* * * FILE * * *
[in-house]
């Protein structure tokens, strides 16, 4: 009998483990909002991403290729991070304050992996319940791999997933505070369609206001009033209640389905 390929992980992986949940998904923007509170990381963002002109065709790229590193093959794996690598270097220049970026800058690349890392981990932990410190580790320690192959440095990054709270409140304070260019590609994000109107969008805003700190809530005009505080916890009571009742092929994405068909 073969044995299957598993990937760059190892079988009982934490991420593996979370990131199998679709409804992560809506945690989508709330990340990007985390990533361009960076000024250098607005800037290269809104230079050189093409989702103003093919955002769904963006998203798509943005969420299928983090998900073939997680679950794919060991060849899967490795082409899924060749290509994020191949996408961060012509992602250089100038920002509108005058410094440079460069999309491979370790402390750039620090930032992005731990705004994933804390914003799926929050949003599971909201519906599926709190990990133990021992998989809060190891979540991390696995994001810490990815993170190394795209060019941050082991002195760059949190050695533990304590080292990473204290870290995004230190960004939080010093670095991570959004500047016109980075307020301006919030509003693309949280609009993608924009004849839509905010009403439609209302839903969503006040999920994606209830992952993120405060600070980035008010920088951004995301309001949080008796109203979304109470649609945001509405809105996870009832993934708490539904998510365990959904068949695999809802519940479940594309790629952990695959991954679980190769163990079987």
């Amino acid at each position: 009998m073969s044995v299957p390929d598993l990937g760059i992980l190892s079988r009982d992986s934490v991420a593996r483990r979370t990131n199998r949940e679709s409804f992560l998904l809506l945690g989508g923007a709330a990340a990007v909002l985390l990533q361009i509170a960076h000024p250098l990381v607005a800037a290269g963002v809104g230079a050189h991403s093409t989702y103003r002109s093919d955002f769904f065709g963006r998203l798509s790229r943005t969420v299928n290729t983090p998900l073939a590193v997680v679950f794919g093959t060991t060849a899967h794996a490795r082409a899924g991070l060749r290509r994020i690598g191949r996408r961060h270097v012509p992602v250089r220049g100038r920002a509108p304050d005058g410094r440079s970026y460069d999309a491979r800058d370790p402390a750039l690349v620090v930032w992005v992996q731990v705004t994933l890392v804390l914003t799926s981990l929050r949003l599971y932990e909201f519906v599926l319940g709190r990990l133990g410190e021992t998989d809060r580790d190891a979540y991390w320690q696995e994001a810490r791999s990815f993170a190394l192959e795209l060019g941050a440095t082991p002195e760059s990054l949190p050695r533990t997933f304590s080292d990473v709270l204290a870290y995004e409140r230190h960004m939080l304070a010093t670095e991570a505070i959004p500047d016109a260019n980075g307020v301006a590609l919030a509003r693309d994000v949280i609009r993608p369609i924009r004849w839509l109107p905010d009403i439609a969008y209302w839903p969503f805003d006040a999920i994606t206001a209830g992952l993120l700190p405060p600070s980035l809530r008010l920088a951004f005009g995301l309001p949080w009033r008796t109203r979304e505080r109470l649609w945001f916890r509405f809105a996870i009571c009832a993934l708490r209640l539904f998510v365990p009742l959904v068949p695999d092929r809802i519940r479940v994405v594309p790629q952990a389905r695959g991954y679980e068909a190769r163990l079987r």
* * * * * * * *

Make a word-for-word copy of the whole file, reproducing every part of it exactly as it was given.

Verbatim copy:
[in-house]
């Protein structure tokens, strides 16, 4: 009998483990909002991403290729991070304050992996319940791999997933505070369609206001009033209640389905 390929992980992986949940998904923007509170990381963002002109065709790229590193093959794996690598270097220049970026800058690349890392981990932990410190580790320690192959440095990054709270409140304070260019590609994000109107969008805003700190809530005009505080916890009571009742092929994405068909 073969044995299957598993990937760059190892079988009982934490991420593996979370990131199998679709409804992560809506945690989508709330990340990007985390990533361009960076000024250098607005800037290269809104230079050189093409989702103003093919955002769904963006998203798509943005969420299928983090998900073939997680679950794919060991060849899967490795082409899924060749290509994020191949996408961060012509992602250089100038920002509108005058410094440079460069999309491979370790402390750039620090930032992005731990705004994933804390914003799926929050949003599971909201519906599926709190990990133990021992998989809060190891979540991390696995994001810490990815993170190394795209060019941050082991002195760059949190050695533990304590080292990473204290870290995004230190960004939080010093670095991570959004500047016109980075307020301006919030509003693309949280609009993608924009004849839509905010009403439609209302839903969503006040999920994606209830992952993120405060600070980035008010920088951004995301309001949080008796109203979304109470649609945001509405809105996870009832993934708490539904998510365990959904068949695999809802519940479940594309790629952990695959991954679980190769163990079987």
């Amino acid at each position: 009998m073969s044995v299957p390929d598993l990937g760059i992980l190892s079988r009982d992986s934490v991420a593996r483990r979370t990131n199998r949940e679709s409804f992560l998904l809506l945690g989508g923007a709330a990340a990007v909002l985390l990533q361009i509170a960076h000024p250098l990381v607005a800037a290269g963002v809104g230079a050189h991403s093409t989702y103003r002109s093919d955002f769904f065709g963006r998203l798509s790229r943005t969420v299928n290729t983090p998900l073939a590193v997680v679950f794919g093959t060991t060849a899967h794996a490795r082409a899924g991070l060749r290509r994020i690598g191949r996408r961060h270097v012509p992602v250089r220049g100038r920002a509108p304050d005058g410094r440079s970026y460069d999309a491979r800058d370790p402390a750039l690349v620090v930032w992005v992996q731990v705004t994933l890392v804390l914003t799926s981990l929050r949003l599971y932990e909201f519906v599926l319940g709190r990990l133990g410190e021992t998989d809060r580790d190891a979540y991390w320690q696995e994001a810490r791999s990815f993170a190394l192959e795209l060019g941050a440095t082991p002195e760059s990054l949190p050695r533990t997933f304590s080292d990473v709270l204290a870290y995004e409140r230190h960004m939080l304070a010093t670095e991570a505070i959004p500047d016109a260019n980075g307020v301006a590609l919030a509003r693309d994000v949280i609009r993608p369609i924009r004849w839509l109107p905010d009403i439609a969008y209302w839903p969503f805003d006040a999920i994606t206001a209830g992952l993120l700190p405060p600070s980035l809530r008010l920088a951004f005009g995301l309001p949080w009033r008796t109203r979304e505080r109470l649609w945001f916890r509405f809105a996870i009571c009832a993934l708490r209640l539904f998510v365990p009742l959904v068949p695999d092929r809802i519940r479940v994405v594309p790629q952990a389905r695959g991954y679980e068909a190769r163990l079987r």